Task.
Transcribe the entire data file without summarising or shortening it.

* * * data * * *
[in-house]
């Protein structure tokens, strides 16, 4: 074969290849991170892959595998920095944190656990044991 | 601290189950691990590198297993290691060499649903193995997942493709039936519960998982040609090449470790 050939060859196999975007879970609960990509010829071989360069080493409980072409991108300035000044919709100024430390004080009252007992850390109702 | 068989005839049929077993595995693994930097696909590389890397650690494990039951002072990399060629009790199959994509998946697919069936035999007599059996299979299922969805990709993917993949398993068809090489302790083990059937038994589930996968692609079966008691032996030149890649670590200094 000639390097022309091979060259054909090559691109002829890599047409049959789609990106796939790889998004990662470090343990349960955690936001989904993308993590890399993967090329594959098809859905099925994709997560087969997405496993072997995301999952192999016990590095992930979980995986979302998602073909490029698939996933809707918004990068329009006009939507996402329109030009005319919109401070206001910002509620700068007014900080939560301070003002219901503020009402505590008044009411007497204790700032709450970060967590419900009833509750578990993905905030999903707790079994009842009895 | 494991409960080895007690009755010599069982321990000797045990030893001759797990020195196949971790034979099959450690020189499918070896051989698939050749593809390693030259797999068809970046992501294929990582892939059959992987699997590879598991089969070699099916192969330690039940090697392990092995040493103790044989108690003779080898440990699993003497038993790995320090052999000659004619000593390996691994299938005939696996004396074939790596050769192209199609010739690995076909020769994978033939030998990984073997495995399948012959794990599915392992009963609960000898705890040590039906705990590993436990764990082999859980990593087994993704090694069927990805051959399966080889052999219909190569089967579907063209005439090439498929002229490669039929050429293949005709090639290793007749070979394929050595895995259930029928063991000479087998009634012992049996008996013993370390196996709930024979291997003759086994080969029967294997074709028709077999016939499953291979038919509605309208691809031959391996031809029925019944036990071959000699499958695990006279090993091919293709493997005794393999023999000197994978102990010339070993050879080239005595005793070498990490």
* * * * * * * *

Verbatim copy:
[in-house]
């Protein structure tokens, strides 16, 4: 074969290849991170892959595998920095944190656990044991 | 601290189950691990590198297993290691060499649903193995997942493709039936519960998982040609090449470790 050939060859196999975007879970609960990509010829071989360069080493409980072409991108300035000044919709100024430390004080009252007992850390109702 | 068989005839049929077993595995693994930097696909590389890397650690494990039951002072990399060629009790199959994509998946697919069936035999007599059996299979299922969805990709993917993949398993068809090489302790083990059937038994589930996968692609079966008691032996030149890649670590200094 000639390097022309091979060259054909090559691109002829890599047409049959789609990106796939790889998004990662470090343990349960955690936001989904993308993590890399993967090329594959098809859905099925994709997560087969997405496993072997995301999952192999016990590095992930979980995986979302998602073909490029698939996933809707918004990068329009006009939507996402329109030009005319919109401070206001910002509620700068007014900080939560301070003002219901503020009402505590008044009411007497204790700032709450970060967590419900009833509750578990993905905030999903707790079994009842009895 | 494991409960080895007690009755010599069982321990000797045990030893001759797990020195196949971790034979099959450690020189499918070896051989698939050749593809390693030259797999068809970046992501294929990582892939059959992987699997590879598991089969070699099916192969330690039940090697392990092995040493103790044989108690003779080898440990699993003497038993790995320090052999000659004619000593390996691994299938005939696996004396074939790596050769192209199609010739690995076909020769994978033939030998990984073997495995399948012959794990599915392992009963609960000898705890040590039906705990590993436990764990082999859980990593087994993704090694069927990805051959399966080889052999219909190569089967579907063209005439090439498929002229490669039929050429293949005709090639290793007749070979394929050595895995259930029928063991000479087998009634012992049996008996013993370390196996709930024979291997003759086994080969029967294997074709028709077999016939499953291979038919509605309208691809031959391996031809029925019944036990071959000699499958695990006279090993091919293709493997005794393999023999000197994978102990010339070993050879080239005595005793070498990490």